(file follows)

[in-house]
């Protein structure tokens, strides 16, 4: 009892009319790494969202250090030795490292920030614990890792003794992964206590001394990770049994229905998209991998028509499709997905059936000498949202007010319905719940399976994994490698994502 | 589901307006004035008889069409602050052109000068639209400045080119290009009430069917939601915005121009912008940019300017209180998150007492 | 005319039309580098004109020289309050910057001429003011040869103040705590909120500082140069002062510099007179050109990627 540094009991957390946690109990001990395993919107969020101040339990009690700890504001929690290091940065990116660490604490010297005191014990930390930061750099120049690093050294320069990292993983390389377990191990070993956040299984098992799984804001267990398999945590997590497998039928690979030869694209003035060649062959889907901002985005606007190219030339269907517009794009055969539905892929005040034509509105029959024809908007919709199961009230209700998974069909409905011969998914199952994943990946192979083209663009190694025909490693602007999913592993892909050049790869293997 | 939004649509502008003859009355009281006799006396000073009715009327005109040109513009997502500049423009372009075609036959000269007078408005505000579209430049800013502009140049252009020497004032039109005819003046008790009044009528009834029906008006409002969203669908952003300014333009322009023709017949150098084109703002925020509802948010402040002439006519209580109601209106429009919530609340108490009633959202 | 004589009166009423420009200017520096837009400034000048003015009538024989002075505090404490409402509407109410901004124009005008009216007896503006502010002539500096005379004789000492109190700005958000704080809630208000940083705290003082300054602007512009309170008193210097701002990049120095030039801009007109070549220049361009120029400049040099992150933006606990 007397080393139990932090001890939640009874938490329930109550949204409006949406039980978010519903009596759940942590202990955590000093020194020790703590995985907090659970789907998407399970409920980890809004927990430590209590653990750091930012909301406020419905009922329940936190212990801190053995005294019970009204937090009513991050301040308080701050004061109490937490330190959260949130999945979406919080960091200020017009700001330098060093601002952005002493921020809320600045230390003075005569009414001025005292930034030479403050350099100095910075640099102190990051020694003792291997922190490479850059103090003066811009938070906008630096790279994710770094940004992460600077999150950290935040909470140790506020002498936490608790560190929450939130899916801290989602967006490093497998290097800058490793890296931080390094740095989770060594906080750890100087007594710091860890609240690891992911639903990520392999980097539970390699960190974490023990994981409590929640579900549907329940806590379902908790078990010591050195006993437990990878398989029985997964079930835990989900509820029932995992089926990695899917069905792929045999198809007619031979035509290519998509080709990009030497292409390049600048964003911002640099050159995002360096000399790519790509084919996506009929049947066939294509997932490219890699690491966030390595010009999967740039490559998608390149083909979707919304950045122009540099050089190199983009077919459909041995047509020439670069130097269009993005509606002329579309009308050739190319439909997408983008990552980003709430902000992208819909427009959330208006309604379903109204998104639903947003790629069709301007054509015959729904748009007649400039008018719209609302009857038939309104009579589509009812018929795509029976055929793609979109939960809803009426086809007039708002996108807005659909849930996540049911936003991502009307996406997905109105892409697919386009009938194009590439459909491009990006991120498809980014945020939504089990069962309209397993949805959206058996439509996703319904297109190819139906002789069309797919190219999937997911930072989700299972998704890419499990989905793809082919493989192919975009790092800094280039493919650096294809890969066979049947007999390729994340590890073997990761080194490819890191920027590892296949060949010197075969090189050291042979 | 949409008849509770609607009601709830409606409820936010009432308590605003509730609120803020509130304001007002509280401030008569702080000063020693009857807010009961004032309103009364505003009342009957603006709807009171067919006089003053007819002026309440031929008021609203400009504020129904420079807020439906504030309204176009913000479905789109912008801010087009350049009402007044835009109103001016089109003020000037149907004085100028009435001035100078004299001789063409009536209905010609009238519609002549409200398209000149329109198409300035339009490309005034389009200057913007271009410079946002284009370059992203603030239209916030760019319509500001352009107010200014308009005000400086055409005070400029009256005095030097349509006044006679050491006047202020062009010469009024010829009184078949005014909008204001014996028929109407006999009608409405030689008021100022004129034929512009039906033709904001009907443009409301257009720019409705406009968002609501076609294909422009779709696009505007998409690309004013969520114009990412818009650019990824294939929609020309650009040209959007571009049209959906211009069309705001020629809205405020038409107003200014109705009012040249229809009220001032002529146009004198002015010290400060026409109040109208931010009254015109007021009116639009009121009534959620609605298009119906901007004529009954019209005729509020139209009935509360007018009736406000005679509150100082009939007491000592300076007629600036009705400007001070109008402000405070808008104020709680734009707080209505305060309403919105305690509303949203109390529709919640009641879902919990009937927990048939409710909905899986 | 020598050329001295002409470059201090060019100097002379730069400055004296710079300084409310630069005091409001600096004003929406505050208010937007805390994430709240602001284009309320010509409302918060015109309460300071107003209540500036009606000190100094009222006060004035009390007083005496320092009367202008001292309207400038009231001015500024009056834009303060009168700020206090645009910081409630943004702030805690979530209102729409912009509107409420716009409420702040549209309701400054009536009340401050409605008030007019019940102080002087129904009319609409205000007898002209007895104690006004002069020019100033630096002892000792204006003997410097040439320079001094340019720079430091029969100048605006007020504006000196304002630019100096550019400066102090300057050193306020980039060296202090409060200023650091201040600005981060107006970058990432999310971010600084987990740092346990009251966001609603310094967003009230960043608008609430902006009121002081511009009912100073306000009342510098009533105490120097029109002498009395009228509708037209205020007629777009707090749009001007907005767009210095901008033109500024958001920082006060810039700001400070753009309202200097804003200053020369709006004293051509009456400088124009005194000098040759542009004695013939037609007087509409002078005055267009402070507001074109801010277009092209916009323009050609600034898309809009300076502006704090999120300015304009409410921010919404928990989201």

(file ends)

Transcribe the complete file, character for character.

[in-house]
């Protein structure tokens, strides 16, 4: 009892009319790494969202250090030795490292920030614990890792003794992964206590001394990770049994229905998209991998028509499709997905059936000498949202007010319905719940399976994994490698994502 | 589901307006004035008889069409602050052109000068639209400045080119290009009430069917939601915005121009912008940019300017209180998150007492 | 005319039309580098004109020289309050910057001429003011040869103040705590909120500082140069002062510099007179050109990627 540094009991957390946690109990001990395993919107969020101040339990009690700890504001929690290091940065990116660490604490010297005191014990930390930061750099120049690093050294320069990292993983390389377990191990070993956040299984098992799984804001267990398999945590997590497998039928690979030869694209003035060649062959889907901002985005606007190219030339269907517009794009055969539905892929005040034509509105029959024809908007919709199961009230209700998974069909409905011969998914199952994943990946192979083209663009190694025909490693602007999913592993892909050049790869293997 | 939004649509502008003859009355009281006799006396000073009715009327005109040109513009997502500049423009372009075609036959000269007078408005505000579209430049800013502009140049252009020497004032039109005819003046008790009044009528009834029906008006409002969203669908952003300014333009322009023709017949150098084109703002925020509802948010402040002439006519209580109601209106429009919530609340108490009633959202 | 004589009166009423420009200017520096837009400034000048003015009538024989002075505090404490409402509407109410901004124009005008009216007896503006502010002539500096005379004789000492109190700005958000704080809630208000940083705290003082300054602007512009309170008193210097701002990049120095030039801009007109070549220049361009120029400049040099992150933006606990 007397080393139990932090001890939640009874938490329930109550949204409006949406039980978010519903009596759940942590202990955590000093020194020790703590995985907090659970789907998407399970409920980890809004927990430590209590653990750091930012909301406020419905009922329940936190212990801190053995005294019970009204937090009513991050301040308080701050004061109490937490330190959260949130999945979406919080960091200020017009700001330098060093601002952005002493921020809320600045230390003075005569009414001025005292930034030479403050350099100095910075640099102190990051020694003792291997922190490479850059103090003066811009938070906008630096790279994710770094940004992460600077999150950290935040909470140790506020002498936490608790560190929450939130899916801290989602967006490093497998290097800058490793890296931080390094740095989770060594906080750890100087007594710091860890609240690891992911639903990520392999980097539970390699960190974490023990994981409590929640579900549907329940806590379902908790078990010591050195006993437990990878398989029985997964079930835990989900509820029932995992089926990695899917069905792929045999198809007619031979035509290519998509080709990009030497292409390049600048964003911002640099050159995002360096000399790519790509084919996506009929049947066939294509997932490219890699690491966030390595010009999967740039490559998608390149083909979707919304950045122009540099050089190199983009077919459909041995047509020439670069130097269009993005509606002329579309009308050739190319439909997408983008990552980003709430902000992208819909427009959330208006309604379903109204998104639903947003790629069709301007054509015959729904748009007649400039008018719209609302009857038939309104009579589509009812018929795509029976055929793609979109939960809803009426086809007039708002996108807005659909849930996540049911936003991502009307996406997905109105892409697919386009009938194009590439459909491009990006991120498809980014945020939504089990069962309209397993949805959206058996439509996703319904297109190819139906002789069309797919190219999937997911930072989700299972998704890419499990989905793809082919493989192919975009790092800094280039493919650096294809890969066979049947007999390729994340590890073997990761080194490819890191920027590892296949060949010197075969090189050291042979 | 949409008849509770609607009601709830409606409820936010009432308590605003509730609120803020509130304001007002509280401030008569702080000063020693009857807010009961004032309103009364505003009342009957603006709807009171067919006089003053007819002026309440031929008021609203400009504020129904420079807020439906504030309204176009913000479905789109912008801010087009350049009402007044835009109103001016089109003020000037149907004085100028009435001035100078004299001789063409009536209905010609009238519609002549409200398209000149329109198409300035339009490309005034389009200057913007271009410079946002284009370059992203603030239209916030760019319509500001352009107010200014308009005000400086055409005070400029009256005095030097349509006044006679050491006047202020062009010469009024010829009184078949005014909008204001014996028929109407006999009608409405030689008021100022004129034929512009039906033709904001009907443009409301257009720019409705406009968002609501076609294909422009779709696009505007998409690309004013969520114009990412818009650019990824294939929609020309650009040209959007571009049209959906211009069309705001020629809205405020038409107003200014109705009012040249229809009220001032002529146009004198002015010290400060026409109040109208931010009254015109007021009116639009009121009534959620609605298009119906901007004529009954019209005729509020139209009935509360007018009736406000005679509150100082009939007491000592300076007629600036009705400007001070109008402000405070808008104020709680734009707080209505305060309403919105305690509303949203109390529709919640009641879902919990009937927990048939409710909905899986 | 020598050329001295002409470059201090060019100097002379730069400055004296710079300084409310630069005091409001600096004003929406505050208010937007805390994430709240602001284009309320010509409302918060015109309460300071107003209540500036009606000190100094009222006060004035009390007083005496320092009367202008001292309207400038009231001015500024009056834009303060009168700020206090645009910081409630943004702030805690979530209102729409912009509107409420716009409420702040549209309701400054009536009340401050409605008030007019019940102080002087129904009319609409205000007898002209007895104690006004002069020019100033630096002892000792204006003997410097040439320079001094340019720079430091029969100048605006007020504006000196304002630019100096550019400066102090300057050193306020980039060296202090409060200023650091201040600005981060107006970058990432999310971010600084987990740092346990009251966001609603310094967003009230960043608008609430902006009121002081511009009912100073306000009342510098009533105490120097029109002498009395009228509708037209205020007629777009707090749009001007907005767009210095901008033109500024958001920082006060810039700001400070753009309202200097804003200053020369709006004293051509009456400088124009005194000098040759542009004695013939037609007087509409002078005055267009402070507001074109801010277009092209916009323009050609600034898309809009300076502006704090999120300015304009409410921010919404928990989201």